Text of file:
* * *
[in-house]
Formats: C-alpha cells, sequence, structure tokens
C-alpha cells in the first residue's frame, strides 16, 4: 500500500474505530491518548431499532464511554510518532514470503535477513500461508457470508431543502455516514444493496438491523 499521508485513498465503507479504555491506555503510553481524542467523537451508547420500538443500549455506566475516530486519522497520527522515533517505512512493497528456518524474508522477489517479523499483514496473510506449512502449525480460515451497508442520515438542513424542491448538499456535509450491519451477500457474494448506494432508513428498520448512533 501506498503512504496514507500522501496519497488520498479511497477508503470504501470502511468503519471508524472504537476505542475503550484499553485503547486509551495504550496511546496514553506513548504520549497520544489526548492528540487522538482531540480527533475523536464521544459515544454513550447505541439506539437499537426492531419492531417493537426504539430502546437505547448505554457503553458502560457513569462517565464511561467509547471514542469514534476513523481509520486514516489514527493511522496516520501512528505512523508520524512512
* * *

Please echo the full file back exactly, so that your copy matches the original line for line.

[in-house]
Formats: C-alpha cells, sequence, structure tokens
C-alpha cells in the first residue's frame, strides 16, 4: 500500500474505530491518548431499532464511554510518532514470503535477513500461508457470508431543502455516514444493496438491523 499521508485513498465503507479504555491506555503510553481524542467523537451508547420500538443500549455506566475516530486519522497520527522515533517505512512493497528456518524474508522477489517479523499483514496473510506449512502449525480460515451497508442520515438542513424542491448538499456535509450491519451477500457474494448506494432508513428498520448512533 501506498503512504496514507500522501496519497488520498479511497477508503470504501470502511468503519471508524472504537476505542475503550484499553485503547486509551495504550496511546496514553506513548504520549497520544489526548492528540487522538482531540480527533475523536464521544459515544454513550447505541439506539437499537426492531419492531417493537426504539430502546437505547448505554457503553458502560457513569462517565464511561467509547471514542469514534476513523481509520486514516489514527493511522496516520501512528505512523508520524512512